Re: [OSPF] AD review of draft-ietf-ospf-segment-routing-extensions-16

"Stefano Previdi (sprevidi)" <> Wed, 14 June 2017 13:13 UTC

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From: "Stefano Previdi (sprevidi)" <>
To: Alia Atlas <>
CC: "Acee Lindem (acee)" <>, OSPF List <>, "" <>, "Alvaro Retana (aretana)" <>, "BRUNGARD, DEBORAH A (ATTSI)" <>, "" <>
Thread-Topic: [OSPF] AD review of draft-ietf-ospf-segment-routing-extensions-16
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Subject: Re: [OSPF] AD review of draft-ietf-ospf-segment-routing-extensions-16
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> On May 31, 2017, at 4:34 PM, Alia Atlas <> wrote:
> Hi Acee,
> On Wed, May 31, 2017 at 10:11 AM, Acee Lindem (acee) <> wrote:
> Hi Alia, 
> Thank you for your comments. I certainly don’t agree with all of them but will allow the authors to respond. For example, I believe the concept of an SRMS to be well-undestood and defined in the SPRING WG. Perhaps we just need the right references.
> I found circular references about an SRMS in the SPRING WG documents but nothing that was a clear definition.

draft-ietf-spring-segment-routing-ldp-interop is the document where the srms is briefly introduced. I agree with you, more details are needed and then the sr-igp drafts (ospf,ospfv3,isis) should point to the ldp-interop draft.

I will submit a new version of draft-ietf-spring-segment-routing-ldp-interop not later than this week.


>  I didn't read all the SPRING WG drafts, of course, but I did follow the references from this document and from that on - back to the isis-segment-routing-extensions draft. Obviously, on the one hand, it isn't the job of the OSPF WG to define this - but it does need clear references so the technology can be understood in context.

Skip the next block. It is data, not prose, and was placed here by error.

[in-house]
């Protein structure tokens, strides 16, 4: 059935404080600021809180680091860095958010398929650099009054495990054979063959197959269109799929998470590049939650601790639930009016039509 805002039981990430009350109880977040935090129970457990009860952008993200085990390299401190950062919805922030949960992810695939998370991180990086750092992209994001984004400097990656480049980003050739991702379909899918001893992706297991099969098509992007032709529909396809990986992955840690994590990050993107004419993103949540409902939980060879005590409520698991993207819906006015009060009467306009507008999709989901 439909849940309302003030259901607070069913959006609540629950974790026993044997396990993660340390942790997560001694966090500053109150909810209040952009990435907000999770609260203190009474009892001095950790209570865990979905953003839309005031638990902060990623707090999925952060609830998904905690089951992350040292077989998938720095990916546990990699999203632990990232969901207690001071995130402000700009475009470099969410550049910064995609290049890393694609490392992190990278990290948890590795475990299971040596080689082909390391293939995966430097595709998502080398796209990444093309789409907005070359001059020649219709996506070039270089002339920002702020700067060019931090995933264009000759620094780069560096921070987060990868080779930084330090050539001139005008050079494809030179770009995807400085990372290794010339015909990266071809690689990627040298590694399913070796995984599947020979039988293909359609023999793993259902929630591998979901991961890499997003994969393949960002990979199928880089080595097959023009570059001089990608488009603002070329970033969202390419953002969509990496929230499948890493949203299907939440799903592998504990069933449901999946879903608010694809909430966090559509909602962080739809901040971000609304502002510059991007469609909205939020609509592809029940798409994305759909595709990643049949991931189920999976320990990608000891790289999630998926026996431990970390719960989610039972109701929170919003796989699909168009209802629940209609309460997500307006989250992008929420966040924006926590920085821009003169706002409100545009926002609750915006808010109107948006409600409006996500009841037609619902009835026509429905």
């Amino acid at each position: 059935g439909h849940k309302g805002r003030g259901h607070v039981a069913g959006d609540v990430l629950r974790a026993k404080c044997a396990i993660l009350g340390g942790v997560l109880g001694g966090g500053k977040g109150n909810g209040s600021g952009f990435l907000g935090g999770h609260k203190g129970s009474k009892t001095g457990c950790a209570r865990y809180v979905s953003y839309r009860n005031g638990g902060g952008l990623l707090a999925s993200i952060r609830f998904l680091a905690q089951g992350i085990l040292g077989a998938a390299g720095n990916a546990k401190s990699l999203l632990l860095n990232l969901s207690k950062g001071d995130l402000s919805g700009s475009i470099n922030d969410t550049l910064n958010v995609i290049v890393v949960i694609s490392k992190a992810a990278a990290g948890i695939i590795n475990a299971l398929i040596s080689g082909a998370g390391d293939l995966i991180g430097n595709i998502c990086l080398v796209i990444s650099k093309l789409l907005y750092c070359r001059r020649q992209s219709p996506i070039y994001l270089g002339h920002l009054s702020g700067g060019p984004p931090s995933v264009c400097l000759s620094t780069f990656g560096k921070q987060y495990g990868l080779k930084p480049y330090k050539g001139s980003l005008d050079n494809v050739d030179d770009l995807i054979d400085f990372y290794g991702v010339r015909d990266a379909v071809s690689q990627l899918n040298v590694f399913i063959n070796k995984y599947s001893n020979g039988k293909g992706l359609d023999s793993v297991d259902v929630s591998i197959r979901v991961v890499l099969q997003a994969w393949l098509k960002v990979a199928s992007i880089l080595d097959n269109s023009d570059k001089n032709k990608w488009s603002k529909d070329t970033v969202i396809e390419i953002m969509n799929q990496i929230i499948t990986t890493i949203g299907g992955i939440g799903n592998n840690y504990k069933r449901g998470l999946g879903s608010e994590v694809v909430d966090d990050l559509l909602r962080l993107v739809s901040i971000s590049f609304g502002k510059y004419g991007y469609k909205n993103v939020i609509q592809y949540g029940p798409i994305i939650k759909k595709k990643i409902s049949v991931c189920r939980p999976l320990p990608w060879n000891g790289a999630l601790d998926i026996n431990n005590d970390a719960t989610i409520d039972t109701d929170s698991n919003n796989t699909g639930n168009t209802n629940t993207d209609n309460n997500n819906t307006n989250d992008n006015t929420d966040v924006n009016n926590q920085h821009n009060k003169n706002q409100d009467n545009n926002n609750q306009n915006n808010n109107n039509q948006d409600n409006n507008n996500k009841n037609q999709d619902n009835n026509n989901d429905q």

> The one comment I will respond to is the one regarding the author limit. Note that this is covered in the Shepherd’s Write-Up. I’ve excerpted it here:  
>       The document does have seven authors. All the authors have 
>       played in active role in the development of the standard including
>       periodic segment routing design team meetings.  All of the authors
>       have responded promptly to IPR polls. At least three of the
>       authors represented independent implementations. There is 
>       absolutely no reason to relegate any of them to contributor status. 
> Then the solution may be to have one or two be editors and on the front page.  I am willing to discuss but
> I am getting quite tired of this consistent issue on almost every draft I receive for publication.
> I’ll be on vacation the remainder of this week but will touch base with the authors on Monday. 
> Have a good vacation!
> Regards,
> Alia 
> Thanks,
> Acee 
> From: OSPF <> on behalf of Alia Atlas <>
> Date: Tuesday, May 30, 2017 at 10:35 PM
> To: OSPF WG List <>, "" <>, "Alvaro Retana (aretana)" <>, Deborah Brungard <>